This one I repost because the current talk about the problems with the results of the election says little about addressing the causes for those results. Ultimately, how a person votes, how people are swayed, whether or not they vote sensibly or not, whether they are adequately informed or not, whether they are taken in by propaganda and false news, has to do with the ways in which they think and how they go about thinking through things to arrive at their sense of what is true and what is right. For years, I have been speaking out about the inadequacy of the American way of educating people and the consequences of this for the American democracy. For some of those years, I have been directly arguing with the people who, like Diane Ravitch, believe that the Common Core State Standards are somehow not only bad but evil that, if one looks at specific standards, such as those noted in the piece below, they should look like the antidote to ignorance and group think rather than means for ruining minds. What I think the critics, many of them claiming liberal credentials, mean is that the CCSS are about disrupting the reign of conformity as a proper outcome for instruction, this conformist thrust embodied in the textbook/teacher guide, one answer not to be questioned by students or teachers who are very much encouraged by those who choose and by the books to stick to what the manual says to be correct. Think about this! Why would anyone want to encourage students to believe in the validity of answers forced upon them but, worse, to believe that good students do exactly that, this conveyed through the rewards proffered that award points for repeating what one is told!!!
So, if you read nothing else of what is written below, do read the CCSS examples and decide for yourself if such outcomes are righteously in line with goals related to proper citizenship in a democracy or anti-democratic as some opponents of the Standards have argued.
Repost: In defense of the Common Core Standards, December 9, 2013
I find the current conversation (where ever it is taking place, who ever is participating) concerning the common core standards to be confusing and rather mind-boggling as any educational/social/political conversation I have ever encountered. I think this may be a good thing, a good beginning to a conversation that educators can never leave if they wish to be relevant, one which too many do too much to avoid, the question of what the purpose of education is and, along with this, what the purpose should be, avoidance, I think, precipitated by the fact the question forces one to address the gap, the gap that exists between what is and should be.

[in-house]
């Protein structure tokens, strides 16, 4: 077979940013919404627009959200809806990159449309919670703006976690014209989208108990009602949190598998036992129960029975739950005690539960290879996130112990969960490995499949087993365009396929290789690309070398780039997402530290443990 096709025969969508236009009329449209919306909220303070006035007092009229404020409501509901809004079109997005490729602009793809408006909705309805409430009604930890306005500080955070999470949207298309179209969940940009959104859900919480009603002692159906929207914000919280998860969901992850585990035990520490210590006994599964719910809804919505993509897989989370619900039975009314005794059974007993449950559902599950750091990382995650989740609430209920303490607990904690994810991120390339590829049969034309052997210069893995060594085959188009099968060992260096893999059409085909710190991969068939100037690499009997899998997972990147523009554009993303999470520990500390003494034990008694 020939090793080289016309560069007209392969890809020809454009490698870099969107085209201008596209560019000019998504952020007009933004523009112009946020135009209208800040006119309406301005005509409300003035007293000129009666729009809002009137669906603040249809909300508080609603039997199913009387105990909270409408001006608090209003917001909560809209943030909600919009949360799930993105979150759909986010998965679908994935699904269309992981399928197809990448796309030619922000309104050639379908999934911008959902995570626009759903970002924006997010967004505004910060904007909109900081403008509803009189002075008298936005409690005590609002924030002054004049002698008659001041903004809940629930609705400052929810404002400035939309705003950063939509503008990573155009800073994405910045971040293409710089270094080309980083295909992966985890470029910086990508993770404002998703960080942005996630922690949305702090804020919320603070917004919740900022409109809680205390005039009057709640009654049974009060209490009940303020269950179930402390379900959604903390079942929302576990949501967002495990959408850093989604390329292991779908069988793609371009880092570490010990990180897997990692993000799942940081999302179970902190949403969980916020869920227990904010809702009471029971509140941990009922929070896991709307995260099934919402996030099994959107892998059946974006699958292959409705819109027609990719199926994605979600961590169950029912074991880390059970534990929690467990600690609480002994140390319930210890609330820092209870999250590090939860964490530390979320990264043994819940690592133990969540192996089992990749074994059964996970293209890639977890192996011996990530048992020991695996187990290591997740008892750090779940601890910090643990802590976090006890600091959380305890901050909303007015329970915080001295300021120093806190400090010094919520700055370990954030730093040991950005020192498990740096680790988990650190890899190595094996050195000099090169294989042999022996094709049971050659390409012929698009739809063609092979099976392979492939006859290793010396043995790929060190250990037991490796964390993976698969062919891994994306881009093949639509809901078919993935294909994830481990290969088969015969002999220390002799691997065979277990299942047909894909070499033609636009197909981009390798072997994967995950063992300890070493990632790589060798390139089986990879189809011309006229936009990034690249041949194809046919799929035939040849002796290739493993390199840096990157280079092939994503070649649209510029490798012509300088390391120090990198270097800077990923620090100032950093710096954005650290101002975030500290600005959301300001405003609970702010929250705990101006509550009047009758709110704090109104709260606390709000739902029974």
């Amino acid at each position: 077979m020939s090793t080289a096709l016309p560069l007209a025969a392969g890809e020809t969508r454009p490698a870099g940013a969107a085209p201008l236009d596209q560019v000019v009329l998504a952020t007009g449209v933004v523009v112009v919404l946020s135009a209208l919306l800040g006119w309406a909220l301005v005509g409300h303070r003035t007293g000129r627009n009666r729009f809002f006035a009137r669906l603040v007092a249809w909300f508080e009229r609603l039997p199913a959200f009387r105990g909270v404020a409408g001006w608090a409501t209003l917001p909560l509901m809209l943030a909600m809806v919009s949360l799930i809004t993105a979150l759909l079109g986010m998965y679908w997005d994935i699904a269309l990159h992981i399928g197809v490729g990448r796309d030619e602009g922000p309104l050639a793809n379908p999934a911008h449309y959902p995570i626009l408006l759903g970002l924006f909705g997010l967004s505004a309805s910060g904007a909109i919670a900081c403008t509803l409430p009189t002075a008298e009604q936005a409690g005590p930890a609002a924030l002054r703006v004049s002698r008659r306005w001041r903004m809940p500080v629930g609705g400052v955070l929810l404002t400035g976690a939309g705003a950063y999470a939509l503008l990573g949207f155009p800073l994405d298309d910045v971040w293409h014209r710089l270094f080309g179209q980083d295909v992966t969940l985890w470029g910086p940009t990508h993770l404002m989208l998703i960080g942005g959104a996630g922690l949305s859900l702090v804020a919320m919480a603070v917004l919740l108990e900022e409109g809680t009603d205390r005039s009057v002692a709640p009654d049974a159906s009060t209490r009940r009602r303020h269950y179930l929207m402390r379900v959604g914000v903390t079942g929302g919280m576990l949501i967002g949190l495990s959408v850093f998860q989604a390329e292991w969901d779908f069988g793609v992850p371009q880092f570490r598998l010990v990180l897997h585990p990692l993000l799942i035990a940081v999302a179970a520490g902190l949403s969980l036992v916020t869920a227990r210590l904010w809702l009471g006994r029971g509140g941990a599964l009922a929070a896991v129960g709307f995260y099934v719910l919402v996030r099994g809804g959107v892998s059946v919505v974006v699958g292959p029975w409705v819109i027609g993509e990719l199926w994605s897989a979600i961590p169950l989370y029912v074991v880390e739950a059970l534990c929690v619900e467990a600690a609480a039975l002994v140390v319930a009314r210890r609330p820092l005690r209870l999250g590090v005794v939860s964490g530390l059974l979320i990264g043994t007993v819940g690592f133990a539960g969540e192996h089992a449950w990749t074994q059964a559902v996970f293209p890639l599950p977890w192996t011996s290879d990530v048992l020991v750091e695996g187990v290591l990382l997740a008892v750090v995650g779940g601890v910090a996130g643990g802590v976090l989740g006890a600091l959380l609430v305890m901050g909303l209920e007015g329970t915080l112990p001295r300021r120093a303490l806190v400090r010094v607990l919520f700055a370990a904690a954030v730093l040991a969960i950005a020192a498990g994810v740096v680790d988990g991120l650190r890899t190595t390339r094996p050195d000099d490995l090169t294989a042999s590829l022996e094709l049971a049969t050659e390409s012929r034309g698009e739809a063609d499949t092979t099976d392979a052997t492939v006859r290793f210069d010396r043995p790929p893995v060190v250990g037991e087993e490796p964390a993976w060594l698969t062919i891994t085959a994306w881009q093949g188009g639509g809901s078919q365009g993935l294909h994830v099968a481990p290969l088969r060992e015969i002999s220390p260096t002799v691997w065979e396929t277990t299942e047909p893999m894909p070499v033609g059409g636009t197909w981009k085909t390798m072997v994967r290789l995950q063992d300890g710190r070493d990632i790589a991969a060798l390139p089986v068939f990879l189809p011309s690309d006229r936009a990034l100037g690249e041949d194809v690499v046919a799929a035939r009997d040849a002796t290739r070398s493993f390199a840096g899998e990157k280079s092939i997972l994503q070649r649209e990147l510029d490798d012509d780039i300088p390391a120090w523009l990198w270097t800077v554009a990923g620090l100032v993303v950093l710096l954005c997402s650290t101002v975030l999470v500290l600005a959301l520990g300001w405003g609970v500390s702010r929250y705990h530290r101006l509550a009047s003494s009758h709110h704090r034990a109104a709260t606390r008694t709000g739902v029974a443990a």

When it comes to the CCSS, I look at the individual standards, particularly the ones for the secondary grades, and find much in them that helps me make the case of instruction relevant to the cause of the democratic society, instruction aimed at growing the individual intellect, empowering people by helping them to learn skills that make the act of thinking more powerful and cause people to treat knowledge as something other than stuff to be remembered. Reading the criticism coming from educators I respect causes me to wonder if we are reading the same standards documents. We are, but we may be concerned with different matters and have different notions of what actually does matter.
It seems to me that a good amount of the criticism is aimed not at the actual standards but at how they were developed and by whom they were developed. I am well aware of the fact that but a handful of people were responsible for creating the standards and that many who might have been consulted were not. This, it seems, is always the case when initiatives such as this are developed; a group of people get together or are brought together to fashion a prescription for solving the problems the current system is being blamed for causing. The group finds advocates for the plan and those advocates sell the plan to whoever it is who has the power to implement it.
This is pretty much the “process” that created the CCSS, but, this said, this does not mean that the standards produced are bad. In fact, again, reading the standards for the secondary schools, these seem to be enabling rather than debilitating. They call for thoughtfulness, from teachers and their students, more so than any other set of standards I have seen. They are not as prescriptive as most standards are, leaving much room for individual teachers to figure out how to go about moving students to types of thinking essential for real participation in this complex society that exists in a very complex world.